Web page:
The issue of modularity is central to a large body of software engineering research. A careful modularization of a system is considered crucial for managing the complexity of software systems. Software design and development follow certain principles such as maximizing cohesion of modules, and minimizing coupling between modules [22], with the aim of producing a system which can be easily understood in pieces and extended with changes limited to just one module. In an object-oriented language like Java this involves decomposing the system into packages and classes based on a certain set of concerns. However it is often the case that the entities relevant to a given change task are scattered across multiple modules [16]. This is not necessarily an indication that the system is not well modularized. It may simply be a 4





Figure 1: A screen shot of the Eclipse Development Environment, with several parts labelled: (A) package explorer, (B) source code editor with tabs, (C) outline view, and (D) call hierarchy browser. consequence of the fact that only one decomposition of a system is possible and so some concerns are clearly modularized at the expense of others being left scattered [32]. When working on a task based on entities that are not well modularized, it can be difficult for a developer to identify all of the relevant entities and to understand how they interact. In such cases, incorrect or inefficient modifications [19] or modifications not respecting the system’s design [23] become more likely.


Information Locality

Here we discuss the issue of locality as related to the information presentation and interaction provided by development environments. We will consider different sets of entities that differ in how well they are modularized by the systems decomposition. For each of these sets we will talk about how the developer might work with them and then summarize with a discussion of what constitutes locality. We use the Eclipse Java Development Environment1 as representative of today’s state of the art. 1


First consider two or three short methods next to each other in the same source file; the ultimate in modularized entities. With the editor scrolled appropriately both methods can be simultaneously seen in full. It is possible to look at one while working on the other. Navigation between them is trivial, in fact the cursor can be directly placed at any point in either method, and in the process there is no context switch. Something similar can be accomplished for a few methods in two or three different source files, using multiple editors, carefully arranged. Likely the effort required to set up this view will act as a disincentive and will contribute to the entities feeling less local than if the view were some how natural or automatic. Scaling this up a bit, consider a few methods that are in the same source file, but not adjacent. Now not all information about the given entities can be seen simultaneously, however Eclipse provides an outline view (labelled C in Figure 1) that provides signature information about each of these that will be visible. This outline view will help a developer navigate between the entities, though less precisely than in the previous case. In both cases these will be noise, in that the outline view, by default, shows all members in the source file. Now consider a number of entities that are located in a number of source files that are contained in the same package. Eclipse provides a package explorer (labelled A in Figure 1), which in some cases will, with a bit of set up, allow the the names of the files containing those entities to be simultaneously visible (though generally not the entities themselves) in the tree. Moving between entities is a multi-stage process generally: select file in package explorer, select entity in outline view (or scroll), then move the cursor to the correct place in the entity. Something similar can be said for a group of entities that are located in the same inheritance hierarchy, when the hierarchy explorer is used instead of the package explorer. For a group of entities that are not contained in the same package, the package explorer becomes more awkward as scrolling is required which affects how much information can be seen and how easy it is to move between the entities. In this case, after an initial set up the editor tabs may be used, at least to help with navigation. For editor tabs to remain useful this view will need to be maintained carefully since it does not scale beyond a few source files. An alternative to using tabs is to use the back-and-forward navigation. Like tabs, this does not provide information about the entities that can be seen side by side, however it does help with moving between entities, though this must be strictly linear and does not scale beyond just a few entities. 6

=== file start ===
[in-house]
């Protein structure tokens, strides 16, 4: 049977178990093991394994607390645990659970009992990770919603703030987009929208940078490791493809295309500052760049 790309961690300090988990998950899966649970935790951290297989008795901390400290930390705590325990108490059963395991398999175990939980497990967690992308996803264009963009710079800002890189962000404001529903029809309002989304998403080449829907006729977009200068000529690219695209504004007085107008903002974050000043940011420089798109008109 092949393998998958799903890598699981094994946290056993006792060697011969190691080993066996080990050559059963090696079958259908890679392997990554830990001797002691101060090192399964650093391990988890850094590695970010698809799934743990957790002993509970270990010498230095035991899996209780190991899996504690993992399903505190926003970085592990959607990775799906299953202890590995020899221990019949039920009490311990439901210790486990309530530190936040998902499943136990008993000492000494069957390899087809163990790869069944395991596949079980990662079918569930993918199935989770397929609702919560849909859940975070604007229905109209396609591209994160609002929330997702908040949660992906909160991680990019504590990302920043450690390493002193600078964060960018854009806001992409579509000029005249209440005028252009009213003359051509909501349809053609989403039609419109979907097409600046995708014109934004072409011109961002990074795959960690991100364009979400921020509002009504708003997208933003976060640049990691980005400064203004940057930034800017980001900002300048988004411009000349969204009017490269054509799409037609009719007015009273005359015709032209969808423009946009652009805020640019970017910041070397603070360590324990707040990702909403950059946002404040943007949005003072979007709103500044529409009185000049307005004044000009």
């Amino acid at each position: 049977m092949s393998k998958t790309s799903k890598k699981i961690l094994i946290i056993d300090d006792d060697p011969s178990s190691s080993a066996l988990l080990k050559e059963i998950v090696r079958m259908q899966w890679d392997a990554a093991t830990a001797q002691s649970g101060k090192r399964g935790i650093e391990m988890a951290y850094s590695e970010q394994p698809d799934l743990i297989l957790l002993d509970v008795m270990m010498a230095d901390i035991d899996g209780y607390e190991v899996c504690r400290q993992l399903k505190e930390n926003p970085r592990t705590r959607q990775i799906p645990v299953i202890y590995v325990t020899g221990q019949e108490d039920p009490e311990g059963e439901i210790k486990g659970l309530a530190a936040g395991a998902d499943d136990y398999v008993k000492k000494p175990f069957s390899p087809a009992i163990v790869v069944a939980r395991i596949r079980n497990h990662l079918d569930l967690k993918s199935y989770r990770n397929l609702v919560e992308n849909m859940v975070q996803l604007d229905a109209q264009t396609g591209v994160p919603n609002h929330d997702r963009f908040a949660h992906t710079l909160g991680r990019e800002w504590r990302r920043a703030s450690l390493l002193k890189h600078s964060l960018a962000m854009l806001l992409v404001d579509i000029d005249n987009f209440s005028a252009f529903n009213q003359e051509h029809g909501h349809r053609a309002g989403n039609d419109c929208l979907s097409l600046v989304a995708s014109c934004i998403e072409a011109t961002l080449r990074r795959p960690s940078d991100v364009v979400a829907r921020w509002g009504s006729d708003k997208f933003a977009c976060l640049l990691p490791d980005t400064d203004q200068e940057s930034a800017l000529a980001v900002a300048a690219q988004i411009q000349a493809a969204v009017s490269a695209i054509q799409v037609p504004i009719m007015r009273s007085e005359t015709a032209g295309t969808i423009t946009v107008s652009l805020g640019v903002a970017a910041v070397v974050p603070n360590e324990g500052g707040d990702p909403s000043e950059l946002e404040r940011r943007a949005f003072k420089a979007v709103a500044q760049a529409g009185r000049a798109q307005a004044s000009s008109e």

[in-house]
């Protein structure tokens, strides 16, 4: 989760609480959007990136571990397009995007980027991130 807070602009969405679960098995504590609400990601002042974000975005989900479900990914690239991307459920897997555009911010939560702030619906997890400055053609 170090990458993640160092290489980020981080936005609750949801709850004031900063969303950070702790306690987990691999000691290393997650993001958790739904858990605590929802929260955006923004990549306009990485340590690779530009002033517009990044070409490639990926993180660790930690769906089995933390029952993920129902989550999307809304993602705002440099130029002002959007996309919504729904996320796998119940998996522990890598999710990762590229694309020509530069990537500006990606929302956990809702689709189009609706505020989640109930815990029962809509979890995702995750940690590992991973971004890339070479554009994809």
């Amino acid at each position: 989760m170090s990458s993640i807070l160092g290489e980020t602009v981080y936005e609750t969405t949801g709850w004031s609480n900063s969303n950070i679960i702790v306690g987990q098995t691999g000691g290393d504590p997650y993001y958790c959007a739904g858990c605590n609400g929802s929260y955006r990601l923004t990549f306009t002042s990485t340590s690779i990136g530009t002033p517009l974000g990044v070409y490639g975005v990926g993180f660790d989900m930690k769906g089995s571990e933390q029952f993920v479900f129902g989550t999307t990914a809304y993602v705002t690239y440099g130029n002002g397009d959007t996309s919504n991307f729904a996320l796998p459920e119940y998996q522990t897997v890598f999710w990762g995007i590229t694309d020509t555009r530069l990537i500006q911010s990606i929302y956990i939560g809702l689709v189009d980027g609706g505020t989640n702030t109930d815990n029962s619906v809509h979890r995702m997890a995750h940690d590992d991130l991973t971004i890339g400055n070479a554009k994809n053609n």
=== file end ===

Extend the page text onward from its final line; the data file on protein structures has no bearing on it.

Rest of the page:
No context is provided to get back to entities that are lost when a branch is taken. In summary we have shown that entities that are well modularized are generally easier to interact with in the development environment. The reasons for this is that they are made more local as defined by three measures: first, the amount of information about the entities that can be seen simultaneously; second, the ease with which a developer can move between arbitrary entities in the group; and third, the effort required to set up and maintain the view (i.e. how natural or automatic it is).


Tunnel Vision